What you should (and shouldn't) expect from 64-bit Linux?

last updated in Categories Linux, News

Update: Many issues mentioned in linked articles are no longer true. This post was originally written way back in 2006.

Nathan Willis has some good information on this topic.

From the article:

So you just bought and assembled a brand-new AMD64 workstation. The only decision that remains is whether to install a 64-bit Linux distribution, or stick with comfortable, tried-and-true IA-32. If you are seeking an easy answer to that question, I can’t help you. Running 64-bit Linux has its pros and cons. Unfortunately, a lot of the cons are out of your hands — but they’re not really Linux’s fault, either.

For starters, you should know that there are essentially no proprietary applications for a 64-bit Linux desktop. Google, Adobe, iD, Skype, and the rest of the independent software vendors (ISV) who release Linux binaries of their apps by and large do so solely for 32-bit Intel architecture only.

Read more at Linux.com…

Posted by: Vivek Gite

The author is the creator of nixCraft and a seasoned sysadmin, DevOps engineer, and a trainer for the Linux operating system/Unix shell scripting. Get the latest tutorials on SysAdmin, Linux/Unix and open source topics via RSS/XML feed or weekly email newsletter.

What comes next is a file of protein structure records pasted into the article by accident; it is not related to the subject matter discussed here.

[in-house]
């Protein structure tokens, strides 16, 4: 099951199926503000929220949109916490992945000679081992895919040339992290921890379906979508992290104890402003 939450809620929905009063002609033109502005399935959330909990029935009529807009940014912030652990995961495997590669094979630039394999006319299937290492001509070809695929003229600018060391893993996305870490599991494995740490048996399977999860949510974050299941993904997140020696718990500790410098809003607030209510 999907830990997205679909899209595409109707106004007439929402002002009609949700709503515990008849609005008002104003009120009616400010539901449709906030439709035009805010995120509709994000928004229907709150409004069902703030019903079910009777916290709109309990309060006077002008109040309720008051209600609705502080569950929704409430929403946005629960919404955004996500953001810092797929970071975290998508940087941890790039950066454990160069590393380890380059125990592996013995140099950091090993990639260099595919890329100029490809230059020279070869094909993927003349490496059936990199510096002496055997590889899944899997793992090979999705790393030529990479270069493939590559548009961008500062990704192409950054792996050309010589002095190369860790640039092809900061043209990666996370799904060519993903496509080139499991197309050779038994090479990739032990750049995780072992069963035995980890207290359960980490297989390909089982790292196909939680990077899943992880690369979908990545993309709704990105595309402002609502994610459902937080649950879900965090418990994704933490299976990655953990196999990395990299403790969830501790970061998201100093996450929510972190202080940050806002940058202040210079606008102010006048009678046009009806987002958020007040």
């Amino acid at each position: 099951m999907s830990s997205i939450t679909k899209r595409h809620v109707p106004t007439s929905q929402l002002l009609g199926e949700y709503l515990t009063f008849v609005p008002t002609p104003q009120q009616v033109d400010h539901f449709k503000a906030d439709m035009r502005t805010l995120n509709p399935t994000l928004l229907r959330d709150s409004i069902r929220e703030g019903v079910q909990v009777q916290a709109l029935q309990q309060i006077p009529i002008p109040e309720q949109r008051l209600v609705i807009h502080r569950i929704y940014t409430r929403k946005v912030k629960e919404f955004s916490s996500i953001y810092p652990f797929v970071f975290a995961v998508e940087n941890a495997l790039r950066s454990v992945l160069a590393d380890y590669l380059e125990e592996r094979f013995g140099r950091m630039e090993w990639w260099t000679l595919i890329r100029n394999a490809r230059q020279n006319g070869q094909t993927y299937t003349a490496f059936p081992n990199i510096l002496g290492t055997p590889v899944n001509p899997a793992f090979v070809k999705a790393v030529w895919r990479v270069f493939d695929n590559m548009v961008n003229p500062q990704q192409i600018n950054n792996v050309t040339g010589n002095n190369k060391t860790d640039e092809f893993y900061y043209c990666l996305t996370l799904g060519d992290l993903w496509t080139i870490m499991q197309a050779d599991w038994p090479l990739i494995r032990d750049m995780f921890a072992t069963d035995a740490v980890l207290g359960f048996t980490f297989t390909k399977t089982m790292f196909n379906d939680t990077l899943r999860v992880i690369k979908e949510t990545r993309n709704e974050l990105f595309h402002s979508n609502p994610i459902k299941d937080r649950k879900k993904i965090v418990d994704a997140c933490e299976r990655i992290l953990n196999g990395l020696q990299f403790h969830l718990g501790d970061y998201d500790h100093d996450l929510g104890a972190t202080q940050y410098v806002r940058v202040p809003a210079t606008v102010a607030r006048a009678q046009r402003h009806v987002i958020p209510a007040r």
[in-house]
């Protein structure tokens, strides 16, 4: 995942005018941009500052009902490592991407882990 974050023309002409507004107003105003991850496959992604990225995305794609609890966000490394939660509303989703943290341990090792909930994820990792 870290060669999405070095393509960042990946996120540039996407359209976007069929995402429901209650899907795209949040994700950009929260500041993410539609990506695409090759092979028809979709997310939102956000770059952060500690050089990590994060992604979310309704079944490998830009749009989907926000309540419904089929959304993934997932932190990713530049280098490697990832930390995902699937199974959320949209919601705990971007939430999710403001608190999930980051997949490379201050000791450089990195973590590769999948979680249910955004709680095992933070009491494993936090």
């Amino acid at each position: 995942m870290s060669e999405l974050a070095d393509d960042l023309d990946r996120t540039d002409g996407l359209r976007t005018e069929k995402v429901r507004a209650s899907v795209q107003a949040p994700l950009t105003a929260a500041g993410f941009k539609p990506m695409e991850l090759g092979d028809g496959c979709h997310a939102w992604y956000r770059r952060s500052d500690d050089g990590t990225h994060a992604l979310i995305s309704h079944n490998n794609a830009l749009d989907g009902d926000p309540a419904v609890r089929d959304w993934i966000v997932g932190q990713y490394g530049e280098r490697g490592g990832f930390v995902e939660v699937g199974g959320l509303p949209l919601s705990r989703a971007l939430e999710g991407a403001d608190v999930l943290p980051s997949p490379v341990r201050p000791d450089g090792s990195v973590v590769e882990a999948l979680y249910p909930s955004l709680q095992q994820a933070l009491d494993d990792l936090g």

3 comment

  1. This article is so old. I really don’t think you should put out such misleading info. I have 64bit version of Kubuntu running with Flash. Yes, it’s pure 64bit, but it works OOTB. I didn’t have to muck around or compile anything to get it to work.

    Get sorted.

  2. This article is from Sept 2006. Very outdated. I’m running Debian AMD64 version and I have no problems running Flash, Skype, VMWare, VirtualBox, and Etc. Linux 64 bit has come a long ways since 2006.

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